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Gulf still seeks trophies, but the mantelpiece is full
It’s no surprise that Egyptian tycoon Mohamed al-Fayed has offered ‘two fingers’ to GCC investors looking to buy Harrods. But why is there still such demand for these ‘trophy assets’?
April 4, 2010 10:22 by kippreport
What do Barneys department store, the QE2 and the Cirque du Soleil all have in common? Well, in the eyes of GCC investors at least, they all look rather nice on the mantelpiece, as ‘trophy assets’.
Rich GCC investment vehicles have always shown a strong desire for big brand-name acquisitions, from posh hotels and skyscrapers to cruise liners and football clubs. ‘Fun’ investments are great for PR, not to mention for impressing your bosses back home.
Harrods, the UK department store owned by Egyptian tycoon Mohamed al-Fayed, must be the ultimate ‘trophy asset’. As al-Fayed told The Sunday Times today, “it is a pyramid for me – a monument – it is the best department store in the world. I still spend two hours every day walking the shop floors.”
In the same report, al-Fayed said that he has received offers to buy Harrods from several Gulf states, but says he has rejected them all.“People approach us from Kuwait, Saudi Arabia, Qatar. Fair enough, but I put two fingers up to them all. It is not for sale. This is not Marks & Spencer or Sainsbury. It is a special place that gives people pleasure.”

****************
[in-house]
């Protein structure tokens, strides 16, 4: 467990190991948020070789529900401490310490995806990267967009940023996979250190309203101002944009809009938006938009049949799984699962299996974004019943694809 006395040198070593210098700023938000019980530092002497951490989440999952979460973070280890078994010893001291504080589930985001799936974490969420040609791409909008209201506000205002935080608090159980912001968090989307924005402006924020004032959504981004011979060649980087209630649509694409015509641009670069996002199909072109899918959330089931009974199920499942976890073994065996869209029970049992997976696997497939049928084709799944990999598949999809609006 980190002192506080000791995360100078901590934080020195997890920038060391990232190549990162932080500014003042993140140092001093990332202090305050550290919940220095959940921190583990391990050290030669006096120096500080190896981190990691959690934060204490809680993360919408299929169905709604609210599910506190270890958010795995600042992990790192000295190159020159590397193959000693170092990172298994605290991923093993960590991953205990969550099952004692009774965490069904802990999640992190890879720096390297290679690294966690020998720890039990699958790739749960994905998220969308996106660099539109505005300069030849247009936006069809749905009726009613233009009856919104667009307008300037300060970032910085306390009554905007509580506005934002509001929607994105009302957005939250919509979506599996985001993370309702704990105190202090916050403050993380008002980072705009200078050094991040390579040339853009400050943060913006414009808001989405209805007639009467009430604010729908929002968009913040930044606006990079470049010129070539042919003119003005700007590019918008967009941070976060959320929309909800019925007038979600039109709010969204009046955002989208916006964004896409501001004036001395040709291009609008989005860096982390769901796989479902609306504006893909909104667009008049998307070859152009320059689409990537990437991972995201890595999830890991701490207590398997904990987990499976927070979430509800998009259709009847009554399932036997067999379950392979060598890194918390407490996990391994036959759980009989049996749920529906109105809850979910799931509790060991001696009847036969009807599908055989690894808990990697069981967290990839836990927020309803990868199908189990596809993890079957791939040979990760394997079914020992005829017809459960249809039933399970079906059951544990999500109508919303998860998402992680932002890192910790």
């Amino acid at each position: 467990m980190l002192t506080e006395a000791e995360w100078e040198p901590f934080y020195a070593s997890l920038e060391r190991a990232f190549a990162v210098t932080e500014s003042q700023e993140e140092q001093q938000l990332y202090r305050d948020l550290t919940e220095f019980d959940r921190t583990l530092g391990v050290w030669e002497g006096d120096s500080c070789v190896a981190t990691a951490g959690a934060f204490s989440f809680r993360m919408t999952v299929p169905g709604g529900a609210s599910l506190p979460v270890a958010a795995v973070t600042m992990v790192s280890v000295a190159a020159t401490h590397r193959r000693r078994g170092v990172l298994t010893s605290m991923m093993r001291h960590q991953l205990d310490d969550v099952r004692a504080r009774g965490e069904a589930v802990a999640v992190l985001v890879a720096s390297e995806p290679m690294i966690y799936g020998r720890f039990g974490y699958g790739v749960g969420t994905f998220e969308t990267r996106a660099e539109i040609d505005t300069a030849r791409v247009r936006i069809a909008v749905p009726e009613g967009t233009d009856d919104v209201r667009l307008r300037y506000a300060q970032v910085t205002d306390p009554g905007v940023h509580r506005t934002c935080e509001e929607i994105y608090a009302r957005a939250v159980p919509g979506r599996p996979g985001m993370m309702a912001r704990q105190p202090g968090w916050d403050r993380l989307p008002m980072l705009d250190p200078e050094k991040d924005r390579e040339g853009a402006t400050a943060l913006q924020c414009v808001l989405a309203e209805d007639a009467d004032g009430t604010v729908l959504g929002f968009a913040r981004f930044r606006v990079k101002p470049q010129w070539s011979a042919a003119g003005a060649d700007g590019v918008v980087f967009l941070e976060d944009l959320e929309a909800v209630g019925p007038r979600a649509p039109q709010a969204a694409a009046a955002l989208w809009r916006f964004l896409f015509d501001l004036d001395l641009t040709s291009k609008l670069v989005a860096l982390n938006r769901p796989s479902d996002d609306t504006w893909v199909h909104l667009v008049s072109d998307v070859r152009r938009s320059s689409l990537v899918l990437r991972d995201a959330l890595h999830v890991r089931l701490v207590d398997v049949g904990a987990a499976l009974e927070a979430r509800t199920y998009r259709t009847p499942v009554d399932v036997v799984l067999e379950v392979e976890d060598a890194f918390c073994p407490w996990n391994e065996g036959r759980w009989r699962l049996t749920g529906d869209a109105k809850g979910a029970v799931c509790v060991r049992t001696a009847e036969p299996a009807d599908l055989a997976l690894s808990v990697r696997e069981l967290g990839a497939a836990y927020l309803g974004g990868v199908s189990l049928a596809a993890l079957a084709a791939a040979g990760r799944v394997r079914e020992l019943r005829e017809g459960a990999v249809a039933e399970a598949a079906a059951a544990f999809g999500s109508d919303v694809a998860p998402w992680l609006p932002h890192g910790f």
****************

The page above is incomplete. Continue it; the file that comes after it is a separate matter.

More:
But while it is not particularly surprising that the Egyptian tycoon has offered ‘two fingers’ to these GCC investors, what is surprising is the Gulf’s continued desire for ‘trophy assets’ such as Harrods.
For such assets do not necessarily make good investments. Indeed, ‘trophy’ acquisitions by Gulf states have a habit of going wrong. Dubai World, for example, is said to be looking to offload the QE2 and several other of its high-profile investments.
This is not to say that Harrods would not make a good purchase. But the fact that GCC countries continue to lead the world in making these noisy acquisitions is worrying. One would have assumed that, in the wake of financial downturn, there would be no space for the ‘fun’ investment, only the purely rational one.